This is only part of Labour’s prejudice against people who have been falsely accused.

For example, after receiving the notification of charges against me from the Labour Party, I got in touch with the named contact and requested a copy of all the procedures the party should have followed, as my case was considered by different officers and committees. My concern is that, according to a news report I examine here, Labour has abused these procedures in my case.

My request was refused, because “the NCC is only concerned with the procedures to be adopted after a charge is presented to it.  It is entitled to act on the basis that the charge is properly brought before it and any complaints regarding the conduct of the investigation should be addresses to the General Secretary.”

Except, of course, misconduct by investigators would be legitimate evidence for the NCC (Labour’s National Constitutional Committee, which will rule on my case) to consider. If my case was mishandled with an intention to ensure prejudice against me, then that is a relevant matter.

So Labour may be trying to hide its misconduct from me – in order to prejudice the outcome of the case against me. Actually, Labour has a history of withholding information that includes breaking the law.

Back in February, I made a Subject Access Request for all information on me, held by the Labour Party. I wanted to know exactly what the party had received or generated in order to be pursuing a blatantly false accusation against me.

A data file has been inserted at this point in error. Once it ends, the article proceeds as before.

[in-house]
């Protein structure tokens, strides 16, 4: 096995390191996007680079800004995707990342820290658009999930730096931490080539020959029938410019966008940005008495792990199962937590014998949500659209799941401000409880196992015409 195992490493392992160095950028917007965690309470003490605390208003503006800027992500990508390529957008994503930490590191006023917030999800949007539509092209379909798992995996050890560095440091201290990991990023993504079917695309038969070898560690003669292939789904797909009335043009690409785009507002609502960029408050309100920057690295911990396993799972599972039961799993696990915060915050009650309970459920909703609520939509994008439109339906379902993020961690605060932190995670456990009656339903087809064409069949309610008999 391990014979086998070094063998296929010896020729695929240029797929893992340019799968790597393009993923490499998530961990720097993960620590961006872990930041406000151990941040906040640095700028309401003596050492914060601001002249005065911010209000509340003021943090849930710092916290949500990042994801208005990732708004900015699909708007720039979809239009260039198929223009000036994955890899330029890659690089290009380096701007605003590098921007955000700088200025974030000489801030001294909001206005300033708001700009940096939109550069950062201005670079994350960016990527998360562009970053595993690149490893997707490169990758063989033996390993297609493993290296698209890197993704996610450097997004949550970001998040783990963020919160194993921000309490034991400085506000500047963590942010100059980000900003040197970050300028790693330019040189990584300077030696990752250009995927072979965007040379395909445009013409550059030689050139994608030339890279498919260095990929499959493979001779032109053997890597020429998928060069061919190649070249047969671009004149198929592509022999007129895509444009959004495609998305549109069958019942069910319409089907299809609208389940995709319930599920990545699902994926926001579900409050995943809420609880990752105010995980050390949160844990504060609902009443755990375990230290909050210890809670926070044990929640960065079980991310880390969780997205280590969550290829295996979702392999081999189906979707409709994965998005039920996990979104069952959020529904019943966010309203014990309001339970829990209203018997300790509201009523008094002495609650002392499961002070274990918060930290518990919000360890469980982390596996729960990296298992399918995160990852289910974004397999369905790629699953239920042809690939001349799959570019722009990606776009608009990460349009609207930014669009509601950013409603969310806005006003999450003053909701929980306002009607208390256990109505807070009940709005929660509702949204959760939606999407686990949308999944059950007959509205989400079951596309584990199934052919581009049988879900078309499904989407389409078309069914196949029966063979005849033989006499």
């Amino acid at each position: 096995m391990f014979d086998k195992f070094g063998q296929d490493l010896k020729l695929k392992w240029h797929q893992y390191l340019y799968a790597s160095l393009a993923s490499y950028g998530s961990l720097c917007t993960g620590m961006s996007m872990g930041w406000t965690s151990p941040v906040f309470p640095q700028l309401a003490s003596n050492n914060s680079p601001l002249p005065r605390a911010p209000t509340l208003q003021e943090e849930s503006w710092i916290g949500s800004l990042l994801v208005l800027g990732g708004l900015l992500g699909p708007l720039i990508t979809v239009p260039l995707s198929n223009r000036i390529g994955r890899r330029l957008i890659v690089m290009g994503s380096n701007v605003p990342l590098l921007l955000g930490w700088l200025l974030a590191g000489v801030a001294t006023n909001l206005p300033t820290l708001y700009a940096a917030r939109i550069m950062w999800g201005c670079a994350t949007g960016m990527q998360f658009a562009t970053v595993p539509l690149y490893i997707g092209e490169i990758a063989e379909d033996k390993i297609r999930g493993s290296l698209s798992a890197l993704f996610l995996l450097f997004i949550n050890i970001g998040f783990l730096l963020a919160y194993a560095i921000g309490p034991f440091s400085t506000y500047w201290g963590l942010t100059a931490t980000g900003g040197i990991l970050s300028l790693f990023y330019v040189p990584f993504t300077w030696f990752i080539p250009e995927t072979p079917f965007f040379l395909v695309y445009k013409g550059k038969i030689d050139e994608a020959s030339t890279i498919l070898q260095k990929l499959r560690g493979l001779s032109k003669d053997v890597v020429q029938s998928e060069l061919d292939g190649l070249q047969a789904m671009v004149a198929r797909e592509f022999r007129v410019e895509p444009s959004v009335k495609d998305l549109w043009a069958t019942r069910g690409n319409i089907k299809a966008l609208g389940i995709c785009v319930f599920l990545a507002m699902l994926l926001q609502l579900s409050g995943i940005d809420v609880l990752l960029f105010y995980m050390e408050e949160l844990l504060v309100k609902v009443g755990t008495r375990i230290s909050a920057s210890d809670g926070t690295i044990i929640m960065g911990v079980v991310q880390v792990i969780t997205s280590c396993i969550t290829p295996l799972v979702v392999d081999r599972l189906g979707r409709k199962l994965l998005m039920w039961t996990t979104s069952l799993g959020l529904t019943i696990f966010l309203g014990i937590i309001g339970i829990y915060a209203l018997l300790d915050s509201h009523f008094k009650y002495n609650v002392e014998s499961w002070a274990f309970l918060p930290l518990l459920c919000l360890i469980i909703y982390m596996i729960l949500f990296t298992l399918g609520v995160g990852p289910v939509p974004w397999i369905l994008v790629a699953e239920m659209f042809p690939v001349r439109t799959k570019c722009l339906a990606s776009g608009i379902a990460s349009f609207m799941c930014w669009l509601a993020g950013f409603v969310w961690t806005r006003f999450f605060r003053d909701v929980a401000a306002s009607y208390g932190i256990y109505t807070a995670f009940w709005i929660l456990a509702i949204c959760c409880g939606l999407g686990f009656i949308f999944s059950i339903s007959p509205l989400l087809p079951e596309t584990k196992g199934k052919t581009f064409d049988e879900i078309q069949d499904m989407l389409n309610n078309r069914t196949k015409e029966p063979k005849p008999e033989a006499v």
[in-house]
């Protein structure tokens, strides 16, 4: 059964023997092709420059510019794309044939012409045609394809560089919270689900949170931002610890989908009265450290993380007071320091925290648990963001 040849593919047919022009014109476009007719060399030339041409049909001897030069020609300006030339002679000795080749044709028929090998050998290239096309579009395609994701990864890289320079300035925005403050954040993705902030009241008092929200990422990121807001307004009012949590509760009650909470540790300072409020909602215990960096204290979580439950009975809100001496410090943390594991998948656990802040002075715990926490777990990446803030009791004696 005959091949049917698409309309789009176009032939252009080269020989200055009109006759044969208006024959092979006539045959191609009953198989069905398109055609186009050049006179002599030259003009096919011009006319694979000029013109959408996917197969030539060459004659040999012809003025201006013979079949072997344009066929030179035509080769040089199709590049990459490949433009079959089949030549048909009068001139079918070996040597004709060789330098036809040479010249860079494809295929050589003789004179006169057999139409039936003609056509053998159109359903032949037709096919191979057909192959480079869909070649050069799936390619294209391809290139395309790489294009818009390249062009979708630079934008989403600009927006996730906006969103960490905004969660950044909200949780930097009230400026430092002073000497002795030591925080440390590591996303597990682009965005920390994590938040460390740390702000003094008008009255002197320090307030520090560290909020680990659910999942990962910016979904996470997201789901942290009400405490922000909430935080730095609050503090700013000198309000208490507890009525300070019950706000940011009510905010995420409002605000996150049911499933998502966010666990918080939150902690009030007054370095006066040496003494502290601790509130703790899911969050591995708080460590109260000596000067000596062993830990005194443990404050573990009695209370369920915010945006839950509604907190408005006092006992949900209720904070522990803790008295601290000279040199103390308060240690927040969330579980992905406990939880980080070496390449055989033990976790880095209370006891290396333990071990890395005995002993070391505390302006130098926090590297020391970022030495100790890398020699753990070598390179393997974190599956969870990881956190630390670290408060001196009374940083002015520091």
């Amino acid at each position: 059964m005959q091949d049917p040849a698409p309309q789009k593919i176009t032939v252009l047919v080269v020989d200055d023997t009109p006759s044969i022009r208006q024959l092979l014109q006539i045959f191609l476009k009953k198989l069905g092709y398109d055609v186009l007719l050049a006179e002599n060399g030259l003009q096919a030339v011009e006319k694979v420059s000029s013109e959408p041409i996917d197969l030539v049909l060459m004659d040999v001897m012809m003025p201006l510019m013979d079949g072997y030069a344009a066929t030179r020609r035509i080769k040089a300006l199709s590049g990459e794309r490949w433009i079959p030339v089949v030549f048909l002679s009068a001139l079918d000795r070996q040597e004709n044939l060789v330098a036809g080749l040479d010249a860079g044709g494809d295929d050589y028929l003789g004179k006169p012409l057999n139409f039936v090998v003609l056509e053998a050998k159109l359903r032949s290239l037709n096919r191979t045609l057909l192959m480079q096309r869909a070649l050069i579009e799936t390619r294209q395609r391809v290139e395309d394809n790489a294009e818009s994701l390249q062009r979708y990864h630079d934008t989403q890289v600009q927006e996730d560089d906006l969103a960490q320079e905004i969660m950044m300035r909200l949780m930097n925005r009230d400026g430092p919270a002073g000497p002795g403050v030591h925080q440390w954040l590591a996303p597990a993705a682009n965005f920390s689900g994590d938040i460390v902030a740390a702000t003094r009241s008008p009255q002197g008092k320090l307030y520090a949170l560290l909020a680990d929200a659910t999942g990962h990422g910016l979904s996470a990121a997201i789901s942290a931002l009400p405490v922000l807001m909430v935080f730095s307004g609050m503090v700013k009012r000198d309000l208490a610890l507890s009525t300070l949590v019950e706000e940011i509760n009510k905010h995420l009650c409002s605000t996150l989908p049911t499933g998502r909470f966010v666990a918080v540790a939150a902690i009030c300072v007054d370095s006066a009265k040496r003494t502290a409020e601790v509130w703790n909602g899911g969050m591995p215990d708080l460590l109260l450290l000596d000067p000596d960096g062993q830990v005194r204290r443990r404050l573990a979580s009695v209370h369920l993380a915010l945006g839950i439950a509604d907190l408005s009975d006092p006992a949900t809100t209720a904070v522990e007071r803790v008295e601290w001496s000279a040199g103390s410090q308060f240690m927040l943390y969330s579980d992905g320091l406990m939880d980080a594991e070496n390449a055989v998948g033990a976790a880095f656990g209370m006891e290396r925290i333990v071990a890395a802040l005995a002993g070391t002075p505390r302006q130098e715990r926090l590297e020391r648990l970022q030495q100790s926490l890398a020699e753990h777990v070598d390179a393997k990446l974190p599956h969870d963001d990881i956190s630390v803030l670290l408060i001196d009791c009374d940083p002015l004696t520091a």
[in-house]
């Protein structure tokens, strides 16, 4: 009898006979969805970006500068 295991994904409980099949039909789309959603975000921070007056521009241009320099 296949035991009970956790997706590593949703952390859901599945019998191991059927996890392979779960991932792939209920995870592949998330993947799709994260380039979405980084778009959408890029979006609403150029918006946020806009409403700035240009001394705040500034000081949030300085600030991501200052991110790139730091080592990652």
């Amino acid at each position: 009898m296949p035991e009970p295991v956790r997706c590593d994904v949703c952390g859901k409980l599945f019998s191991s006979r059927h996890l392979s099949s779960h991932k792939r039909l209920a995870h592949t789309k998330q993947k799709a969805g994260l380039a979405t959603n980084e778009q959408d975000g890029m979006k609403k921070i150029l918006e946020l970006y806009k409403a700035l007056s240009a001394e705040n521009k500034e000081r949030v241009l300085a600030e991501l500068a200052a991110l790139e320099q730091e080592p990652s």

Labour had 40 working days to answer, or be in breach of the Data Protection Act. Labour failed to answer. Labour is in breach of the DPA.

I have that on good authority, having taken the matter to the Information Commissioner’s Office, which has ordered the party to submit all the information I required within two calendar weeks (of Friday, July 20).

So we have a Labour Party that plays fast-and-loose with its own rules – and the law of the land – in order to justify false allegations of anti-Semitism. That’s the polar opposite of the public perception that Mr Izzard has bemoaned.

I hope someone passes this article on to him.

And if you want to help put an end to frivolous, lying accusations of anti-Semitism, please visit the page at https://www.justgiving.com/crowdfunding/mike-sivier and donate some cash. I’m hoping to raise £25,000 and have a long way to go.

Eddie Izzard has urged Jeremy Corbyn to put the antisemitism issue to bed, warning that Labour is losing the “perception argument”.

The comedian, who recently won a seat on the party’s ruling national executive committee, said Labour risked not being ready to attack the government and its Brexit plans because of infighting over an international definition of antisemitism.

Izzard said the changes had sent the wrong message. “The message I feel should have been sent was that we are with the mainstream on this, everything else can be done from here on, that was the time to do it. We are losing the perception argument,” he said. “This is a classic thing in the Labour party … and it is going to make it very hard now.”

Source: Labour has got to solve antisemitism issue, says Eddie Izzard | News | The Guardian